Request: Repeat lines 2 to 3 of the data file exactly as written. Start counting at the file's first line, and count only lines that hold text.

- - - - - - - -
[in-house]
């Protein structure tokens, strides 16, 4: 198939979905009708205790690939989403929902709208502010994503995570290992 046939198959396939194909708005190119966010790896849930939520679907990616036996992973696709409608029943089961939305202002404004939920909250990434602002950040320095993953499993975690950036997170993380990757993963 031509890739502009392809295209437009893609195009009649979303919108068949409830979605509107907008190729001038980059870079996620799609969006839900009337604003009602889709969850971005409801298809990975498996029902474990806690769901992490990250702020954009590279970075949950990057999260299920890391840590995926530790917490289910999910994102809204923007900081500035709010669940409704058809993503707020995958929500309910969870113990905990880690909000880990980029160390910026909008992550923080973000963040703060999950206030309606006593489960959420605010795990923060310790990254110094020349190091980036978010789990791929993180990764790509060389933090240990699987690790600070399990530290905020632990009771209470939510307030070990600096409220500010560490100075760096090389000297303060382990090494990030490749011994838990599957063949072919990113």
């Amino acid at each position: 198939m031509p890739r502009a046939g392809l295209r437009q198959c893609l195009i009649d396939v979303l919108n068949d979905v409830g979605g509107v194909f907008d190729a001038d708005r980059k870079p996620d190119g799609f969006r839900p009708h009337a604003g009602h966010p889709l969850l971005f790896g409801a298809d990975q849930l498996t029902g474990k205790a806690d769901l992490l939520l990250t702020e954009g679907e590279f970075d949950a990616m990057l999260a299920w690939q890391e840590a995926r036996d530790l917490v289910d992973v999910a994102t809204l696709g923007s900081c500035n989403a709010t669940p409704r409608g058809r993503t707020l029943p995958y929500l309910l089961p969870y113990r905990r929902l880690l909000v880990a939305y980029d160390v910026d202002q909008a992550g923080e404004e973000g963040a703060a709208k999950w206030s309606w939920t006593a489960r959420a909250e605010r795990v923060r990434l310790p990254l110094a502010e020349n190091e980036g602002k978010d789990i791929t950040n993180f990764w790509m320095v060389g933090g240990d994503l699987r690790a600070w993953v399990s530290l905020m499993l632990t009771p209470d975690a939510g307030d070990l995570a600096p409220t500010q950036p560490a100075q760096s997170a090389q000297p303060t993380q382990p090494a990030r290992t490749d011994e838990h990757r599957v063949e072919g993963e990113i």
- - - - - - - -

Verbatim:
């Protein structure tokens, strides 16, 4: 198939979905009708205790690939989403929902709208502010994503995570290992 046939198959396939194909708005190119966010790896849930939520679907990616036996992973696709409608029943089961939305202002404004939920909250990434602002950040320095993953499993975690950036997170993380990757993963 031509890739502009392809295209437009893609195009009649979303919108068949409830979605509107907008190729001038980059870079996620799609969006839900009337604003009602889709969850971005409801298809990975498996029902474990806690769901992490990250702020954009590279970075949950990057999260299920890391840590995926530790917490289910999910994102809204923007900081500035709010669940409704058809993503707020995958929500309910969870113990905990880690909000880990980029160390910026909008992550923080973000963040703060999950206030309606006593489960959420605010795990923060310790990254110094020349190091980036978010789990791929993180990764790509060389933090240990699987690790600070399990530290905020632990009771209470939510307030070990600096409220500010560490100075760096090389000297303060382990090494990030490749011994838990599957063949072919990113």
């Amino acid at each position: 198939m031509p890739r502009a046939g392809l295209r437009q198959c893609l195009i009649d396939v979303l919108n068949d979905v409830g979605g509107v194909f907008d190729a001038d708005r980059k870079p996620d190119g799609f969006r839900p009708h009337a604003g009602h966010p889709l969850l971005f790896g409801a298809d990975q849930l498996t029902g474990k205790a806690d769901l992490l939520l990250t702020e954009g679907e590279f970075d949950a990616m990057l999260a299920w690939q890391e840590a995926r036996d530790l917490v289910d992973v999910a994102t809204l696709g923007s900081c500035n989403a709010t669940p409704r409608g058809r993503t707020l029943p995958y929500l309910l089961p969870y113990r905990r929902l880690l909000v880990a939305y980029d160390v910026d202002q909008a992550g923080e404004e973000g963040a703060a709208k999950w206030s309606w939920t006593a489960r959420a909250e605010r795990v923060r990434l310790p990254l110094a502010e020349n190091e980036g602002k978010d789990i791929t950040n993180f990764w790509m320095v060389g933090g240990d994503l699987r690790a600070w993953v399990s530290l905020m499993l632990t009771p209470d975690a939510g307030d070990l995570a600096p409220t500010q950036p560490a100075q760096s997170a090389q000297p303060t993380q382990p090494a990030r290992t490749d011994e838990h990757r599957v063949e072919g993963e990113i």